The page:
It feels as though you can't avoid it. As if dealing with the stress of parenting and raising children isn’t enough, it seems that everywhere you turn, there's a report of another tragedy, violent episode, terrorist attack, or threat to a community. No matter what you do to protect your own children from hearing all the bad news, it doesn't mean that they're not hearing it from other kids as well.
Here are some thoughts on the best ways to approach your children’s concerns and difficult questions, and how to have those tough conversations with your children:
- Offer the opportunity. Rather than avoiding the conversation, be sure that your kids know that you're happy to answer any questions or discuss any worries they have. If you let them know that you are comfortable with a particular topic or discussion, they will usually feel much better about approaching the topic with you.
- Let their curiosity guide you. Kids are naturally curious and interested in the world, and will usually ask questions when they are ready for the answers.
- Seize the opportunity. When kids are ready to talk about the world and ask questions, make sure to take that opportunity to address those questions and concerns. If they become distracted or move on to something else, then you'll have to wait for the next time they show they are ready to talk.
- Explain the world to them in a way that they can understand. Remember that kids are still developing and think in their own way; they’re not just "little adults." Young children and most teens are not able to think about the long-term future, so focus on explaining what's happening now and what it means to your child.
- Be sure to emphasize safety! The biggest worry for most kids is, “will this happen to me or my family?" While none of us can predict the future, we can make sure that our kids understand that the adults in their lives are making their safety a priority.
- Follow your instincts and history. No one knows your kids better than you do, so you probably already know how they're going to respond to bad or scary news. Think about ways you've explained difficult things to them in the past, and if it went well, don’t be afraid to use that same approach again.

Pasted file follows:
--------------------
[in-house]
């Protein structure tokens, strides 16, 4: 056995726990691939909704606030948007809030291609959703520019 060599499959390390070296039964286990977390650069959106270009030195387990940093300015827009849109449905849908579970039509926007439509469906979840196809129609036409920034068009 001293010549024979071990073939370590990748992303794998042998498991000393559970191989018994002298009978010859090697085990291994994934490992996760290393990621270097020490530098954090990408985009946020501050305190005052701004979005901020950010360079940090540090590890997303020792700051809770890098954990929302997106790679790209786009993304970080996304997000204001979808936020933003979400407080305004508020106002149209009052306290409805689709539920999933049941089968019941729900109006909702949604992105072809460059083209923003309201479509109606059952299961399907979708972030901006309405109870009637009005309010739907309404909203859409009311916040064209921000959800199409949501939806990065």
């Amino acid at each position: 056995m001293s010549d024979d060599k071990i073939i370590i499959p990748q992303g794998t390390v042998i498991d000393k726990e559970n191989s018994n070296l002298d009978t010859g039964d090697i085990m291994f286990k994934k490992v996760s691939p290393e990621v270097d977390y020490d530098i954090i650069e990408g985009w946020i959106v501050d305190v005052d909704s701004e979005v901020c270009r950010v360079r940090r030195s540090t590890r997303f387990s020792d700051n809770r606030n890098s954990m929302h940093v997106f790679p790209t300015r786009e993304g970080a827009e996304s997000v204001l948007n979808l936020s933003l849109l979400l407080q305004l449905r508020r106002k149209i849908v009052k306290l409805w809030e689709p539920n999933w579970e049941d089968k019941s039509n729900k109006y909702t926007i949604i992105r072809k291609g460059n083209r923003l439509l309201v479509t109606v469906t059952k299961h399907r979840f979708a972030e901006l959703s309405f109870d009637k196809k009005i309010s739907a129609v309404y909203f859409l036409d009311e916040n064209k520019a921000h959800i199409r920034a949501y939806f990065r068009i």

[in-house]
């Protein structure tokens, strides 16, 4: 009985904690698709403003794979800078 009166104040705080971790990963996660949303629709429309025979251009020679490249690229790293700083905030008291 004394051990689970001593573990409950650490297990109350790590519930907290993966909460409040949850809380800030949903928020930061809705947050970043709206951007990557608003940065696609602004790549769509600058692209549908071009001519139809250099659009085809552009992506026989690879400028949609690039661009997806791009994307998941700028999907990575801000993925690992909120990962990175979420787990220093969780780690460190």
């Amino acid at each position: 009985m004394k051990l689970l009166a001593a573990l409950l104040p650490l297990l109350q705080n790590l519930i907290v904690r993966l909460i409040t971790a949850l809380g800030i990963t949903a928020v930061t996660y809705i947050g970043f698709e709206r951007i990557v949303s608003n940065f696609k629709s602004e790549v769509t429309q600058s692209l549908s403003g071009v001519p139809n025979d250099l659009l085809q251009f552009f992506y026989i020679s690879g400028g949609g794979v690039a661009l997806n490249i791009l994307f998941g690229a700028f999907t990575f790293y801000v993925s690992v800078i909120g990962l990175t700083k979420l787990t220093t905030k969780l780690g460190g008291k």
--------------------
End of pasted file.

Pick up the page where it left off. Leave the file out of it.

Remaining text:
- Supervise their exposure. In a world where almost every adult and every kid has some form of unfiltered electronic access, make sure you are thinking about what they might be seeing and hearing when you are not around. It's hard to monitor everything your kids see and hear, so do your best to be mindful about where they're getting their information.
- Know when to enlist professional help. If you child seems overly troubled or stressed by the news, don’t hesitate to work with a school counselor or family therapist if you have one. If you need a place to start, call our Therapy Referral Service (410-938-5000); they will listen to your needs and refer you to an appropriate care provider.
What tactics have you used when explaining violence and tragedy to your children? What has worked, and what hasn’t? Share your experiences and tips in the comments below.
Drew Pate, M.D., is currently a psychiatrist with Sheppard Pratt Health System in Baltimore, MD. Dr. Pate received his medical degree from Louisiana State University School of Medicine. He completed his general psychiatry residency at Sheppard Pratt in Baltimore and his Child and Adolescent Psychiatry Fellowship at Harvard Medical School/Children’s Hospital in Boston, MA. He is dually board-certified in Psychiatry and Child and Adolescent Psychiatry.